In March 2020, the European Commission launched a new Circular Economy Action Plan. This action plan aims to turn the circular economy into a mainstream concept and disconnect economic growth from the use of resources. Optimising the circular use of resources throughout the economy is a key vector for minimising the environmental impacts of the EU economy. It makes environmental and economic sense and contributes to climate mitigation and renewing EU industrial global leadership. The co-benefits of achieving carbon neutrality in a wider resource efficiency agenda should contribute to meeting this goal in a faster and cost-efficient manner. Coupled with the possibilities of digitalisation and data analysis, a circular economy creates space for new business models and enables the optimisation of energy and resource use throughout the full life cycle.

The new plan includes several initiatives, that are related to the whole life cycle of products: redefining product design, reorganisation of circular economy processes, fostering sustainable consumption, and ensuring that the resources are kept in the EU economy as long as possible. The new plan consists of 35 measures, including legislation, and some targeting areas:

  • circular products should become the norm within the EU
  • empowerment of consumers and public buyers
  • focus on sectors that use the most resources: construction, batteries, packaging, plastics, food, etc
  • make circularity work for people, cities and regions



b. Circular economy and the European Investment Bank

In order to realise this action plan, the EUROPEAN INVESTMENT BANK (EIB) plays some role.  Between 2015 and 2019, the EIB has financed very traditional recycling projects as well as the first innovative business models. It is the goal of the EIB to promote the efficient use of resources. It is therefore important to screen and to assess the circular economy projects. Therefore a list of circular economy categories have been defined:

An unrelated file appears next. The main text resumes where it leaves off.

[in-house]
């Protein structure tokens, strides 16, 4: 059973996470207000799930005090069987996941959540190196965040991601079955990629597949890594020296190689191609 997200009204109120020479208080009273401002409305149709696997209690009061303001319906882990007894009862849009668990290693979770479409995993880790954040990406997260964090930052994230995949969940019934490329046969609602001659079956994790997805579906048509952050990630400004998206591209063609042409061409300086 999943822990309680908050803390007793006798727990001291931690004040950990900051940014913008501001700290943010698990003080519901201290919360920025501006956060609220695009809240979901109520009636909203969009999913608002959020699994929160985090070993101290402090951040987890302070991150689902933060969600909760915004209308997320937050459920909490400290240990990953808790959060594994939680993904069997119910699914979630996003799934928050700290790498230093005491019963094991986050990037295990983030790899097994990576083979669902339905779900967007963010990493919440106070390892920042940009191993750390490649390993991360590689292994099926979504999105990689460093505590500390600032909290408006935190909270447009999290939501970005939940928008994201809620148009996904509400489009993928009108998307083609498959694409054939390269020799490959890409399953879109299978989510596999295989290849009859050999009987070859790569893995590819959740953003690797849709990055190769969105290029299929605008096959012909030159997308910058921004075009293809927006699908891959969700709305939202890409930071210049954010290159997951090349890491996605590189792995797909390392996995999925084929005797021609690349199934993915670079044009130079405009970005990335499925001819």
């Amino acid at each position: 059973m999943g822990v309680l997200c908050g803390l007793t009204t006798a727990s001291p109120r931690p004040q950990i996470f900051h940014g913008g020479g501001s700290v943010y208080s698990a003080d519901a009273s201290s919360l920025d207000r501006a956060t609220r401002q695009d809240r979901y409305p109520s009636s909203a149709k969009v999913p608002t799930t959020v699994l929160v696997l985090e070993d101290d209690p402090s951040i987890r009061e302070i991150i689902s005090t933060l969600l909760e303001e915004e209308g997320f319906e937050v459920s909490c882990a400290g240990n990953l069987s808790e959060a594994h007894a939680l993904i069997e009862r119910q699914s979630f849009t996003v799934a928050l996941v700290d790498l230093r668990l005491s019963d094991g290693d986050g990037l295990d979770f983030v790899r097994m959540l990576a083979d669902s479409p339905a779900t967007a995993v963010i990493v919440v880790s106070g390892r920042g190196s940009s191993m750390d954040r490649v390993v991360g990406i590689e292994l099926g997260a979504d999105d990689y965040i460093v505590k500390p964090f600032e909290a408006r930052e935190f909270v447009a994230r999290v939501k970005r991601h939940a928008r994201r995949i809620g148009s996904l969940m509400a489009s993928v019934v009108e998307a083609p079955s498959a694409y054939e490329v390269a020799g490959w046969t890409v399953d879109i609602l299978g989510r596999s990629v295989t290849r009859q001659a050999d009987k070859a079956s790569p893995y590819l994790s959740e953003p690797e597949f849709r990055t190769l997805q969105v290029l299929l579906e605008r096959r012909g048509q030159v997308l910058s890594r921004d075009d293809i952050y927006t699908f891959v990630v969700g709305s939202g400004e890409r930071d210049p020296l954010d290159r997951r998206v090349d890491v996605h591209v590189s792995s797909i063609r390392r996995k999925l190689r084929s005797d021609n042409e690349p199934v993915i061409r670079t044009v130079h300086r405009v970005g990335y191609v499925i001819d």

•        circular design and production models
  •        circular use models
  •        circular value recovery models
  •        circular support

This will be combined with the necessary risk assessments.



c. Circular economy in the North Sea Region

The North Sea Region is a macro-region with highly specialised industries based on top quality research and access to a wide range of resources and a well-skilled workforce. The region aims to remain a leading, competitive, attractive and socially sustainable region. Growth in the North Sea Region must be based on sustainable resource use and on circular economy principles, as well as taking full advantage of digital economy opportunities. A strong involvement of civil society and cooperation with citizens will also empower the North Sea Regions to find place-based solutions for societal challenges. Key topics and goals of the NSC by 2030 are: